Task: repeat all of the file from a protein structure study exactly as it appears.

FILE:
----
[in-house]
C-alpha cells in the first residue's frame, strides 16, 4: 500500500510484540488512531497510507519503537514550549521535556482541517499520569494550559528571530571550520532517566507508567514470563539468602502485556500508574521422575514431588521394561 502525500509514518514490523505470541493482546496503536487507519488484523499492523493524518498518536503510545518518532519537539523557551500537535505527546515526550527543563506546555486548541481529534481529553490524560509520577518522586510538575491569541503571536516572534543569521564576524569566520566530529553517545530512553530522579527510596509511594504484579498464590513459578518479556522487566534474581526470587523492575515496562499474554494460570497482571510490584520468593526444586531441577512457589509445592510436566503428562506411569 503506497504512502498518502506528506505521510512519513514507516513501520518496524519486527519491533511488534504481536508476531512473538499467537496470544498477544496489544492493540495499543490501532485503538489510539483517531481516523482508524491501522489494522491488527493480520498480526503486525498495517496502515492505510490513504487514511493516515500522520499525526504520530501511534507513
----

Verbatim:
[in-house]
C-alpha cells in the first residue's frame, strides 16, 4: 500500500510484540488512531497510507519503537514550549521535556482541517499520569494550559528571530571550520532517566507508567514470563539468602502485556500508574521422575514431588521394561 502525500509514518514490523505470541493482546496503536487507519488484523499492523493524518498518536503510545518518532519537539523557551500537535505527546515526550527543563506546555486548541481529534481529553490524560509520577518522586510538575491569541503571536516572534543569521564576524569566520566530529553517545530512553530522579527510596509511594504484579498464590513459578518479556522487566534474581526470587523492575515496562499474554494460570497482571510490584520468593526444586531441577512457589509445592510436566503428562506411569 503506497504512502498518502506528506505521510512519513514507516513501520518496524519486527519491533511488534504481536508476531512473538499467537496470544498477544496489544492493540495499543490501532485503538489510539483517531481516523482508524491501522489494522491488527493480520498480526503486525498495517496502515492505510490513504487514511493516515500522520499525526504520530501511534507513